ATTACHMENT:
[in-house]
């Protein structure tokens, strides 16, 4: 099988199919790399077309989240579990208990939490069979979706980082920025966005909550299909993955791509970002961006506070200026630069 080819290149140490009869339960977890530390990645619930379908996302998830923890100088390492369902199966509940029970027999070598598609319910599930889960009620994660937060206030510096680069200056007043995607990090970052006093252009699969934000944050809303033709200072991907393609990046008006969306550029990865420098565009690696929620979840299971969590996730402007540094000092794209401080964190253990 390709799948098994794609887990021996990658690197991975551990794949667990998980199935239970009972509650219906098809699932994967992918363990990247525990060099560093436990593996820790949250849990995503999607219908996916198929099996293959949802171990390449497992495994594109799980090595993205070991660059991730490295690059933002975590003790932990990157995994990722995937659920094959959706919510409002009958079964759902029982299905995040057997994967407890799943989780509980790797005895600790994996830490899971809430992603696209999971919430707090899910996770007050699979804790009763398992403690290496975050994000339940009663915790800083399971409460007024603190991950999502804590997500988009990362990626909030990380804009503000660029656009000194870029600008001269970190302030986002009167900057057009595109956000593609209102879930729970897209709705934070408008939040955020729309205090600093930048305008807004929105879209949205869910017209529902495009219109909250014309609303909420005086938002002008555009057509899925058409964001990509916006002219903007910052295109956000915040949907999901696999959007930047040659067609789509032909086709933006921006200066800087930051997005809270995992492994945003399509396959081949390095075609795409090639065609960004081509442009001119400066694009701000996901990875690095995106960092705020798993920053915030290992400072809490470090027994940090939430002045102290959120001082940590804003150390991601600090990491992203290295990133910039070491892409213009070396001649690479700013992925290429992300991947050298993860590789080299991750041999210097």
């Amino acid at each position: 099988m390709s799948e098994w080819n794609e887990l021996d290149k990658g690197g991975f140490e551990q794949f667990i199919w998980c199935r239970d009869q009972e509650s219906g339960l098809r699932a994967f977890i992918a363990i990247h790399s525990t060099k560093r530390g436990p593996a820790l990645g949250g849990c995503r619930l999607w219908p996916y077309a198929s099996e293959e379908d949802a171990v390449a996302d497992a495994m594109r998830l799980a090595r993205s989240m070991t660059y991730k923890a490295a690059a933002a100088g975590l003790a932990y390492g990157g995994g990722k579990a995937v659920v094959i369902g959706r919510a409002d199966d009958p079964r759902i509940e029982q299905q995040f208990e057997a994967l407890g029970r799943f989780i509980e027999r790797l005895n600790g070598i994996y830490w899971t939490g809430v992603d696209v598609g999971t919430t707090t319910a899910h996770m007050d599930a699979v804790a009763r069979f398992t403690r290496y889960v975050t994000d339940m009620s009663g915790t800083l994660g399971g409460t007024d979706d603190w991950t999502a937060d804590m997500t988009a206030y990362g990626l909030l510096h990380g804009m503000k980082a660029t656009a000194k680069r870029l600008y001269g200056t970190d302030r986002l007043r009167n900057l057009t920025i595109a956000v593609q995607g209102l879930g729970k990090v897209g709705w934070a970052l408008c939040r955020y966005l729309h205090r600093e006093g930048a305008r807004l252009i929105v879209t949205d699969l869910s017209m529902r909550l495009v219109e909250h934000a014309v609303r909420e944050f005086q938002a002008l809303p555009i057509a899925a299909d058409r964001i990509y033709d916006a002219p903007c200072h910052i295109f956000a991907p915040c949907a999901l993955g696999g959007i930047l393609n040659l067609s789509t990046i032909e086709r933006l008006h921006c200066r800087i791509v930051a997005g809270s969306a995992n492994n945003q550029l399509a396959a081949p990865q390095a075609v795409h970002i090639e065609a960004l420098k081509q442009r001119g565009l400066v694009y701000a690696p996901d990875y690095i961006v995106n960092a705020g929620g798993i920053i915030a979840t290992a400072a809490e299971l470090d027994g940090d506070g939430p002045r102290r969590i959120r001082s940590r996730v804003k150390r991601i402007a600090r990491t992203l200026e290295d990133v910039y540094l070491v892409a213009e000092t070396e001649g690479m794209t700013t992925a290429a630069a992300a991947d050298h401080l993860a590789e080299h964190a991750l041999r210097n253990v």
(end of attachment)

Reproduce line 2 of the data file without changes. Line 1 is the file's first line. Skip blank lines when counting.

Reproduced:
């Protein structure tokens, strides 16, 4: 099988199919790399077309989240579990208990939490069979979706980082920025966005909550299909993955791509970002961006506070200026630069 080819290149140490009869339960977890530390990645619930379908996302998830923890100088390492369902199966509940029970027999070598598609319910599930889960009620994660937060206030510096680069200056007043995607990090970052006093252009699969934000944050809303033709200072991907393609990046008006969306550029990865420098565009690696929620979840299971969590996730402007540094000092794209401080964190253990 390709799948098994794609887990021996990658690197991975551990794949667990998980199935239970009972509650219906098809699932994967992918363990990247525990060099560093436990593996820790949250849990995503999607219908996916198929099996293959949802171990390449497992495994594109799980090595993205070991660059991730490295690059933002975590003790932990990157995994990722995937659920094959959706919510409002009958079964759902029982299905995040057997994967407890799943989780509980790797005895600790994996830490899971809430992603696209999971919430707090899910996770007050699979804790009763398992403690290496975050994000339940009663915790800083399971409460007024603190991950999502804590997500988009990362990626909030990380804009503000660029656009000194870029600008001269970190302030986002009167900057057009595109956000593609209102879930729970897209709705934070408008939040955020729309205090600093930048305008807004929105879209949205869910017209529902495009219109909250014309609303909420005086938002002008555009057509899925058409964001990509916006002219903007910052295109956000915040949907999901696999959007930047040659067609789509032909086709933006921006200066800087930051997005809270995992492994945003399509396959081949390095075609795409090639065609960004081509442009001119400066694009701000996901990875690095995106960092705020798993920053915030290992400072809490470090027994940090939430002045102290959120001082940590804003150390991601600090990491992203290295990133910039070491892409213009070396001649690479700013992925290429992300991947050298993860590789080299991750041999210097």